December gives us dark mornings and evenings but this gives us opportunities to watch wildlife at dawn and dusk without having to get out of bed at an unearthly hour! Most of the trees will have lost their leaves giving us better views of the birds and squirrels!
Leaving the café follow the walk/cycle path towards the car park. There are some interesting plants in bloom at the park entrance here. The first one you will see is the Winter Jasmine. Its yellow starry flowers brighten up the lower corner of the Italianate Rose Garden. Walking towards the car park look out for the pink flowers on the winter flowering Heather.
Return to the main walk/cycle path look out for signs of the spring bulbs emerging along the base of the Italianate Garden wall. These bulbs were sourced by the Friends of Avery Hill Park and will brighten up the park in the weeks to come. Passing the Winter Garden look for five magnolia trees, gifted by the New Eltham Allotment Society. Their flower buds, covered in silky hairs, are swelling showing us that spring is not far away!
Keep right at the fork in the path ahead; walking along beside the Avery Hill Road boundary on the left you will see the light green feathery leaves of Hedge Parsley. This wildflower reminds us of the agricultural past of the park. You’ll find plenty more as you walk round the hedgerows in the park! On your right look out for the first signs of the dark green leaves of Snowdrops emerging. Planted by the Cub Scouts of 1st Royal Eltham, this brave little bulb has earned itself the name of “Frost breaker”!
As you walk along the south boundary of the park, past the University student campus, keep a look out for birds. There may be two migrant members of the Thrush family, Fieldfare a larger bird with spotted chest and prominent eyebrows; and the smaller Redwing. This looks very like our common Thrush until it flies away when you will notice its red “armpits”! Both these birds love the berries we have in our hedges. Listen out and you will undoubtedly hear the screeches of the Ring Necked Parakeets; you can’t miss them in their bright green plumage! You may be able to hear the Robin singing too; this little bird likes to remind us that Christmas is near!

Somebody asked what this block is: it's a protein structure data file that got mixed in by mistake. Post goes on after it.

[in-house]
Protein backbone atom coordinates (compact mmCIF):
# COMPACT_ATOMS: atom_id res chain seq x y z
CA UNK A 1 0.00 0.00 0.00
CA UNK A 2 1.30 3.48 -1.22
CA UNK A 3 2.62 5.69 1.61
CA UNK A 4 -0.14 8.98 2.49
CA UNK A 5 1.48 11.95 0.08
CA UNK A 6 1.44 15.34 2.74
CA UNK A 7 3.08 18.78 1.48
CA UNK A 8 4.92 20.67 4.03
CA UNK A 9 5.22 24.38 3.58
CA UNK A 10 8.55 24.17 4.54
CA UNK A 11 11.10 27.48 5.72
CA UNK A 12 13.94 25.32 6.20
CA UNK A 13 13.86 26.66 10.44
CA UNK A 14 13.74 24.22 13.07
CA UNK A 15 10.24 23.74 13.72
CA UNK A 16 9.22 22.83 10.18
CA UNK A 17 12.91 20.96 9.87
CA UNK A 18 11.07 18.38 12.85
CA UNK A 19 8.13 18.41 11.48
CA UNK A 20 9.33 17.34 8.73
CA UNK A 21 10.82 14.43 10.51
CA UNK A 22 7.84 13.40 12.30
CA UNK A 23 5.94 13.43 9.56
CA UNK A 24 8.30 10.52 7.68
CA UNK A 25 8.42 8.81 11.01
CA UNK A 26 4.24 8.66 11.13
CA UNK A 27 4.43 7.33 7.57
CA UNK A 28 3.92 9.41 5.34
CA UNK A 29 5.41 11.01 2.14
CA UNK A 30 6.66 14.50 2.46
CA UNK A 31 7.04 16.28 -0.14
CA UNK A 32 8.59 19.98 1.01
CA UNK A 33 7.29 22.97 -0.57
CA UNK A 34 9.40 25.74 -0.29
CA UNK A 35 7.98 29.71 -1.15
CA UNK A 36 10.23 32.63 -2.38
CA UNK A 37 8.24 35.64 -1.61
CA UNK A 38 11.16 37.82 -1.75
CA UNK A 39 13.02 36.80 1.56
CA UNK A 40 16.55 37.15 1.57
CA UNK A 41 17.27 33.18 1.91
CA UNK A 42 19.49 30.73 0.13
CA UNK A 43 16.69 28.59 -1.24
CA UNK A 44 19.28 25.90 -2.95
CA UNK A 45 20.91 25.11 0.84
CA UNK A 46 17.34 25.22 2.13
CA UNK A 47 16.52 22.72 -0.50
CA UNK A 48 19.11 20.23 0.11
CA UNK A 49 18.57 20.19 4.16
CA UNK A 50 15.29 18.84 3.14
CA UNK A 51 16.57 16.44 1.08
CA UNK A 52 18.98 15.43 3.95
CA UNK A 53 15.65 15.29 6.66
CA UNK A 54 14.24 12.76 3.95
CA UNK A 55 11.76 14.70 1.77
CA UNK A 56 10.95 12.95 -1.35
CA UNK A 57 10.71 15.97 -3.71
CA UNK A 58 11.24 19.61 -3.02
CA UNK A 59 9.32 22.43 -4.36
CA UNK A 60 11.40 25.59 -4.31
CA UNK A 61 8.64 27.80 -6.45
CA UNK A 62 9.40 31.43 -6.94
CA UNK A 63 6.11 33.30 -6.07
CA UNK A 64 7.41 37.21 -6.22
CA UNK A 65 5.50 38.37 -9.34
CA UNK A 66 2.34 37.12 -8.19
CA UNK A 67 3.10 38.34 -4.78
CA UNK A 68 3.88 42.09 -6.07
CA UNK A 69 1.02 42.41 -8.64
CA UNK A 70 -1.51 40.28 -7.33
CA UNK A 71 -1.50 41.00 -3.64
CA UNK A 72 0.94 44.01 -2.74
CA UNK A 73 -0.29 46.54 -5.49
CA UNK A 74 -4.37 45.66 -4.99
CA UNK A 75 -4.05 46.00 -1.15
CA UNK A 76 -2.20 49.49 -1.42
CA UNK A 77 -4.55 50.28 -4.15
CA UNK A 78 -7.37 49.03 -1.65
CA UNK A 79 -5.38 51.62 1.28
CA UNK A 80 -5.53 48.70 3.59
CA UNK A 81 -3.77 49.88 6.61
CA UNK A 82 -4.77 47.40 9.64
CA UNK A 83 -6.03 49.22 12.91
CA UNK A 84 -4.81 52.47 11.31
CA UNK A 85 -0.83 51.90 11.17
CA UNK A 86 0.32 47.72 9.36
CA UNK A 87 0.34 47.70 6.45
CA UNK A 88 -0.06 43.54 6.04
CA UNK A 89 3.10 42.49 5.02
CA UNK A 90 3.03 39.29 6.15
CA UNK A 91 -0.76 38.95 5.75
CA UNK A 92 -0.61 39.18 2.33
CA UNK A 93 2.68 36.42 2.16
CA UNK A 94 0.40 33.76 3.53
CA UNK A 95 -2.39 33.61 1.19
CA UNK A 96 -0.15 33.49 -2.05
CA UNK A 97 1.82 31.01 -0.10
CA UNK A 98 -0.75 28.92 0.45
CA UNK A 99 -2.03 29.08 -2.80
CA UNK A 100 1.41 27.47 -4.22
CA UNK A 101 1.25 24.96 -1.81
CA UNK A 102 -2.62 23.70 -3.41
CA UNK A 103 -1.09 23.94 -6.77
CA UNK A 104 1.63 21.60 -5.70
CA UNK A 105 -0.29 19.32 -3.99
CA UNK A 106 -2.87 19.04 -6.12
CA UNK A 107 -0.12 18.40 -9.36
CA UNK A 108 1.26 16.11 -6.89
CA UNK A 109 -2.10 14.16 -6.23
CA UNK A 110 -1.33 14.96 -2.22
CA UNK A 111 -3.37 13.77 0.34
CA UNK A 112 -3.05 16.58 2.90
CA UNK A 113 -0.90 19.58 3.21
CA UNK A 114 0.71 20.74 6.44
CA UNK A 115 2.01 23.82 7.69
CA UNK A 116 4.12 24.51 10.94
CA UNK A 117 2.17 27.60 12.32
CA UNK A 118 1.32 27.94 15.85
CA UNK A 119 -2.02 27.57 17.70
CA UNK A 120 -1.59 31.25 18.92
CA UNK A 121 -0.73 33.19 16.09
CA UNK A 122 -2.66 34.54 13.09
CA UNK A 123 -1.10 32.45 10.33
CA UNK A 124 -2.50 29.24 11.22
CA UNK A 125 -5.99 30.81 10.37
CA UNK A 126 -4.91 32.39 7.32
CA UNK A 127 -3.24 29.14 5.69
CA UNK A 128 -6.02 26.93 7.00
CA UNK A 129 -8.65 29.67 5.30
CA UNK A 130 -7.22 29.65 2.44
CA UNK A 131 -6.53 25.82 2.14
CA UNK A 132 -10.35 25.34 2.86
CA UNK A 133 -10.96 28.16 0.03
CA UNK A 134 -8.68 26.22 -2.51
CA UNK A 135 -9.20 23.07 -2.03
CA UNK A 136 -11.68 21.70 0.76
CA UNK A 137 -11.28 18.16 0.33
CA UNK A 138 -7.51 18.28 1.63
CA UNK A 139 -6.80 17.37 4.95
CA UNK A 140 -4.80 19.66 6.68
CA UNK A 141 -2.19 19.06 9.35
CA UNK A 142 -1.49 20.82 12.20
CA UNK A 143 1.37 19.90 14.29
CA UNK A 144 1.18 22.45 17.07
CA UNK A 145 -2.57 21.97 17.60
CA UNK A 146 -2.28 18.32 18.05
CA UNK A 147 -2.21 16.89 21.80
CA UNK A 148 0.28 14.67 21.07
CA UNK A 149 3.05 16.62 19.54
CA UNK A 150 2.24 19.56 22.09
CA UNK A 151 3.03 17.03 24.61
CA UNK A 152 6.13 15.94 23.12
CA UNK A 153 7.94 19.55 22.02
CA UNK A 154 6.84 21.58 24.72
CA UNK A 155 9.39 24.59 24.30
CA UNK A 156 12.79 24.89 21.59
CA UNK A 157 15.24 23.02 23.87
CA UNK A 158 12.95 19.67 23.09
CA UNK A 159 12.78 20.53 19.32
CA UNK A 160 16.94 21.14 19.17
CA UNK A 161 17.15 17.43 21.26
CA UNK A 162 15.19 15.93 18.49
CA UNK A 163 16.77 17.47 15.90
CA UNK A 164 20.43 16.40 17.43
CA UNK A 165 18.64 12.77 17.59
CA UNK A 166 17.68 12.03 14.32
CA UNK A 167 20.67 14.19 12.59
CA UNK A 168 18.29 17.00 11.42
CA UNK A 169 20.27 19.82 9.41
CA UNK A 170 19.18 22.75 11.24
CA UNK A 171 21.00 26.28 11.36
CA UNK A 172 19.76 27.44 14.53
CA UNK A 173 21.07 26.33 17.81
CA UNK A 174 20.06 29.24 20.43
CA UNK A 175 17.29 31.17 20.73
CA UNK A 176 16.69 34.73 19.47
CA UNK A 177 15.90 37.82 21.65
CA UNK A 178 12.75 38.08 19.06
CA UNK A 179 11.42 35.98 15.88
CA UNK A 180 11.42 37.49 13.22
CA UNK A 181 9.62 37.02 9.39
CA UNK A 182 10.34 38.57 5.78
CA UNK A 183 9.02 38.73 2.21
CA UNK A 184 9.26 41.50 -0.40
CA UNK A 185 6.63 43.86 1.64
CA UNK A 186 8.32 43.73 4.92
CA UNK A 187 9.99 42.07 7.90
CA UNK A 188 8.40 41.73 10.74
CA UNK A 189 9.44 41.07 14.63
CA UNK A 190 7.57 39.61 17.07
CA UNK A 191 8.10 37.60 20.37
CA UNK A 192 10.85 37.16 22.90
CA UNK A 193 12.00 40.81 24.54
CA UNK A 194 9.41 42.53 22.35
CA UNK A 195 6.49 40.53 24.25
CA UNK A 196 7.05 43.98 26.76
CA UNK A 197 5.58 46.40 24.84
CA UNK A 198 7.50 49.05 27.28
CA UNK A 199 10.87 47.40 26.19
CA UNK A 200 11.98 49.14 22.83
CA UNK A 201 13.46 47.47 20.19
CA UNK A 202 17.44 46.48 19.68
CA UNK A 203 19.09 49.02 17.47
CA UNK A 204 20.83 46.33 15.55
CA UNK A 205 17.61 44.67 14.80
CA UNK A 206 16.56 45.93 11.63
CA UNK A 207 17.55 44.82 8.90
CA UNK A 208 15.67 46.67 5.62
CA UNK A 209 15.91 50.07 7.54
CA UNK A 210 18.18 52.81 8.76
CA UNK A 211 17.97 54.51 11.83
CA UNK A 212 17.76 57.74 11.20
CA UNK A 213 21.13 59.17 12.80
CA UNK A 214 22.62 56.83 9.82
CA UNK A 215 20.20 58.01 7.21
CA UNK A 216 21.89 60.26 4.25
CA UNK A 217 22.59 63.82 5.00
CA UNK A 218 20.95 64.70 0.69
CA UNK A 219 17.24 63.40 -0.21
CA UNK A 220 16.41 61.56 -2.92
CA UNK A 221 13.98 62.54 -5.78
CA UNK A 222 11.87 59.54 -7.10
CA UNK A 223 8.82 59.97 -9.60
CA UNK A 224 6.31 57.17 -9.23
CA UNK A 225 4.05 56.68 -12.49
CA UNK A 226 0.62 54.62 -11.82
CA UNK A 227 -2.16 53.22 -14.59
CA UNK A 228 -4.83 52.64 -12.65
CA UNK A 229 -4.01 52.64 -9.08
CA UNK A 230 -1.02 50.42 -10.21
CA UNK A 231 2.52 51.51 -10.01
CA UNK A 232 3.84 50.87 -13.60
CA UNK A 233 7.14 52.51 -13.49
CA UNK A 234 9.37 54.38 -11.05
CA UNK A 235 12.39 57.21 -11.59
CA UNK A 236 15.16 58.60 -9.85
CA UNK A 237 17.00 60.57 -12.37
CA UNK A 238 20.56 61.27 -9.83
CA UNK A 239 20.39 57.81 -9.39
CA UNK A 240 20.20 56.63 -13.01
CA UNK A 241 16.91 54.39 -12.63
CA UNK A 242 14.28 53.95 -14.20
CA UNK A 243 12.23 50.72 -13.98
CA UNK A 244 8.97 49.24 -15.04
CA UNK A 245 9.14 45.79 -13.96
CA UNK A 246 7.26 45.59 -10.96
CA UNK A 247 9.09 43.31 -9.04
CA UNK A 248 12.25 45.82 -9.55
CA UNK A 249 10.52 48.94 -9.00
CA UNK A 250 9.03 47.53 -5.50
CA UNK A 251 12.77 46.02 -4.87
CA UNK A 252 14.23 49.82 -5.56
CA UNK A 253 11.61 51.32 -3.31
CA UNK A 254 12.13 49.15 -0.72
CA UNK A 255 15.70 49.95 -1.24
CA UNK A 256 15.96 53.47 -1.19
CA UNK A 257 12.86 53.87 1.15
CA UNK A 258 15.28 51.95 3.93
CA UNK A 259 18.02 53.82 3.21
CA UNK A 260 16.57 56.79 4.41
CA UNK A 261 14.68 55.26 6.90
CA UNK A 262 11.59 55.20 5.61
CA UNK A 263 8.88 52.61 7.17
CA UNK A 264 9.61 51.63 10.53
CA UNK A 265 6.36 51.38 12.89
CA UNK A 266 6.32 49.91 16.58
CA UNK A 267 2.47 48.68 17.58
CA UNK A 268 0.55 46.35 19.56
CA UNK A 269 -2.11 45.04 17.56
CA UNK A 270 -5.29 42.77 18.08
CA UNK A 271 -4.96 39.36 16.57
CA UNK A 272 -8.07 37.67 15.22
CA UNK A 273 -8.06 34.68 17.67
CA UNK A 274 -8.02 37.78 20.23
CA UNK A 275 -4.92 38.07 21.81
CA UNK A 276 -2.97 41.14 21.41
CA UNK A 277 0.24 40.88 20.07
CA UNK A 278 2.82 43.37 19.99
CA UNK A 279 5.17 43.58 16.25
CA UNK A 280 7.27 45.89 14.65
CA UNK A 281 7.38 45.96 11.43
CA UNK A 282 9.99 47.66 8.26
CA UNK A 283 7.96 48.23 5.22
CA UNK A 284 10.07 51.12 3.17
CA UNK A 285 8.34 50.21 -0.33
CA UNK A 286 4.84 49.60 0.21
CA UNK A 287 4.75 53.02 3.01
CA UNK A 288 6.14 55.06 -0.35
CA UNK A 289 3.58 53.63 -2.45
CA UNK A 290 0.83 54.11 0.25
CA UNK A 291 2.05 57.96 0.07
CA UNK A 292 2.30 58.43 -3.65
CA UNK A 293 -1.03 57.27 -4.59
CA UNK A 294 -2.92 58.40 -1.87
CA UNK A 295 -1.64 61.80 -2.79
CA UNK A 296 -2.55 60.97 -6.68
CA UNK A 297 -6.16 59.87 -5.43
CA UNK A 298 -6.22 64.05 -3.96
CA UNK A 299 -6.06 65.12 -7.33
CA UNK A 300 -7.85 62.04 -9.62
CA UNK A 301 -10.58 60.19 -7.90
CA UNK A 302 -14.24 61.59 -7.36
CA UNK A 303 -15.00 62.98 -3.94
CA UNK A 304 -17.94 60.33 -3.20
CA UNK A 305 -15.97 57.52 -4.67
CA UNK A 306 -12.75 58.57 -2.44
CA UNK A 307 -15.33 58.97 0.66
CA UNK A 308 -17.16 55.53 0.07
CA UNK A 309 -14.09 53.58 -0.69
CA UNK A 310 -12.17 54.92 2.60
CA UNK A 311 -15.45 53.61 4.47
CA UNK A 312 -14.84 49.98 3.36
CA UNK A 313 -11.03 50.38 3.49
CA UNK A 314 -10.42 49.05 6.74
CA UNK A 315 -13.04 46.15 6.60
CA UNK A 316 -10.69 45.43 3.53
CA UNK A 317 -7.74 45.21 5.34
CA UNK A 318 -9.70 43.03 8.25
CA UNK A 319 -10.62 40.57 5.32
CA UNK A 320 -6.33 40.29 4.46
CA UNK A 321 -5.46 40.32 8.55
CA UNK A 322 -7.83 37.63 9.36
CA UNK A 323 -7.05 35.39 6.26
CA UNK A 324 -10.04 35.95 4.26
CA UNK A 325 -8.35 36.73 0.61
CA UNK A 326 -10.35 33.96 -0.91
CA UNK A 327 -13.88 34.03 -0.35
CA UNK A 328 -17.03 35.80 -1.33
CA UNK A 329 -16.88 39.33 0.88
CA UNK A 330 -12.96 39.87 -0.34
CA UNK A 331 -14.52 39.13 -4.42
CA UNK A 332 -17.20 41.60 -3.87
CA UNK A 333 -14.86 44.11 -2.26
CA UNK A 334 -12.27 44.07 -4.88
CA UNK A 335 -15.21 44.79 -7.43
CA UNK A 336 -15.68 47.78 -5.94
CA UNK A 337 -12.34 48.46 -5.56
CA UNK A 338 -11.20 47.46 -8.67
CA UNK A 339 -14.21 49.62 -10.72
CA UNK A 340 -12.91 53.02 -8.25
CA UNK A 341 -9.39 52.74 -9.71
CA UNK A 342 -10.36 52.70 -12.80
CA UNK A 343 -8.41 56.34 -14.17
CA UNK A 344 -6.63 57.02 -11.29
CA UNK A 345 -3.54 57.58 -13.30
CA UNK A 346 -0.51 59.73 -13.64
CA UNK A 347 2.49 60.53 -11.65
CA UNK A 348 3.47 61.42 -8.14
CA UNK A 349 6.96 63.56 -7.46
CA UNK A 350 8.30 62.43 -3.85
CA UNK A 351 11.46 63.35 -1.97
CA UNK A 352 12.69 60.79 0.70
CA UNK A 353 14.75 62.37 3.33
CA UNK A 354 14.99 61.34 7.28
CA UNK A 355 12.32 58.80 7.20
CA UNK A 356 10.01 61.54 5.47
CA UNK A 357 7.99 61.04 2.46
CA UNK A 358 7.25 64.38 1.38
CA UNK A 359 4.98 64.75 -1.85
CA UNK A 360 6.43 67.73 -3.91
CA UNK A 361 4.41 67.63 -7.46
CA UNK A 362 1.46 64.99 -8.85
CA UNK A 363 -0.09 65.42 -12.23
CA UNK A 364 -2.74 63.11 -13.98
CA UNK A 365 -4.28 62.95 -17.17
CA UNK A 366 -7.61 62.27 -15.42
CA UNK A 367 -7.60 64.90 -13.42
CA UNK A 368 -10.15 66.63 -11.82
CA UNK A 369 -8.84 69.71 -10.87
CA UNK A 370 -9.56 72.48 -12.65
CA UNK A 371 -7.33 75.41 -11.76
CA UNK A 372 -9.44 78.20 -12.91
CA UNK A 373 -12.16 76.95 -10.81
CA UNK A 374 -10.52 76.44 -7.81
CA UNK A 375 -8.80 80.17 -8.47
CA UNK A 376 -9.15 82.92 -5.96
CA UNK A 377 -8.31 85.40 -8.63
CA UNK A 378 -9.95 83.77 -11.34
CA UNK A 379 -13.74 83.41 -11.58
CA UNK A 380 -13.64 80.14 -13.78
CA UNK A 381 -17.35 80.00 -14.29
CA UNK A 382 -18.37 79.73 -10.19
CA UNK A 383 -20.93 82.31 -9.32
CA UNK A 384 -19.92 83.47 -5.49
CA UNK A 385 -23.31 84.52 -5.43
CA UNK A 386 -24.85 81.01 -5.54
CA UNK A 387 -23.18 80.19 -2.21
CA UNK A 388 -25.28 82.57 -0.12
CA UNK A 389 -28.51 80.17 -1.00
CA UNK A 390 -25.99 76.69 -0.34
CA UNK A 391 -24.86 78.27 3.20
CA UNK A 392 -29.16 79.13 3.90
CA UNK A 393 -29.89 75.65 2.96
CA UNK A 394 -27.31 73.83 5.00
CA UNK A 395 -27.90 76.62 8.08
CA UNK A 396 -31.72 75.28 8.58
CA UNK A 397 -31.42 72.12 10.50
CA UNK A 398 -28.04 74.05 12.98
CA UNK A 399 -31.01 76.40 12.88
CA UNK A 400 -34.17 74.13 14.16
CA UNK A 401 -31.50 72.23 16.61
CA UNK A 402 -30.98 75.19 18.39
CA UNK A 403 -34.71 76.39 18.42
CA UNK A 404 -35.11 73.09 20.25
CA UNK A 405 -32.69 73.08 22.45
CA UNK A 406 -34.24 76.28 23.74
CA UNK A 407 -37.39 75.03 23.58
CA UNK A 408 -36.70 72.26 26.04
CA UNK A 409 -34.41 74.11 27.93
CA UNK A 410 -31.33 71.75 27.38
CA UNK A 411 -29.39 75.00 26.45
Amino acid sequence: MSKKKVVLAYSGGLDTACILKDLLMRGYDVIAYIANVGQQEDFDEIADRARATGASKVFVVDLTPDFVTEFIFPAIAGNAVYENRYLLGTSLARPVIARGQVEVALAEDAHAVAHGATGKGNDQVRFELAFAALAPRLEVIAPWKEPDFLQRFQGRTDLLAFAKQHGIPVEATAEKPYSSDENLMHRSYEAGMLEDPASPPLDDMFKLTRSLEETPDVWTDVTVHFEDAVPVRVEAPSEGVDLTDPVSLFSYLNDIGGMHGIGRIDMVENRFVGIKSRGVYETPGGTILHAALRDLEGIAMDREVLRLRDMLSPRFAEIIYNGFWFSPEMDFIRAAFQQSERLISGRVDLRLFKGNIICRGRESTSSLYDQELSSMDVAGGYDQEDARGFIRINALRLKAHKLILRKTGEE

High in the trees on your left as you walk nearer to the path down to 40 Foot Way see if you can spot the Squirrel’s dreys. These nest like constructions are stuffed with dead leaves to keep the Squirrels warm. Does this make you feel glad you’re not a Squirrel! Brrrh, looks a cold and drafty way to sleep in winter!
Continuing around the path bordering the Rugby field you may well see more birds feeding on the Hawthorn berries in the hedgerow beside the path. Keep going along the path until you get to the zig zag before the MUGA. The very large tree, last in the row of trees making the avenue beside the tall Holly hedge; is a Caucasian Wingnut.
The only one in our borough, this tree was planted by James Boyd in 1885. This lovely old tree is usually the last in the park to loose its leaves for the winter. How’s it doing as you pass by today; still green or in autumn colour or has it succumbed to the winter winds? This is the end of your walk of the month…the café awaits!
All parks have a great history, created as public open, green spaces by visionary men and women for the people to enjoy.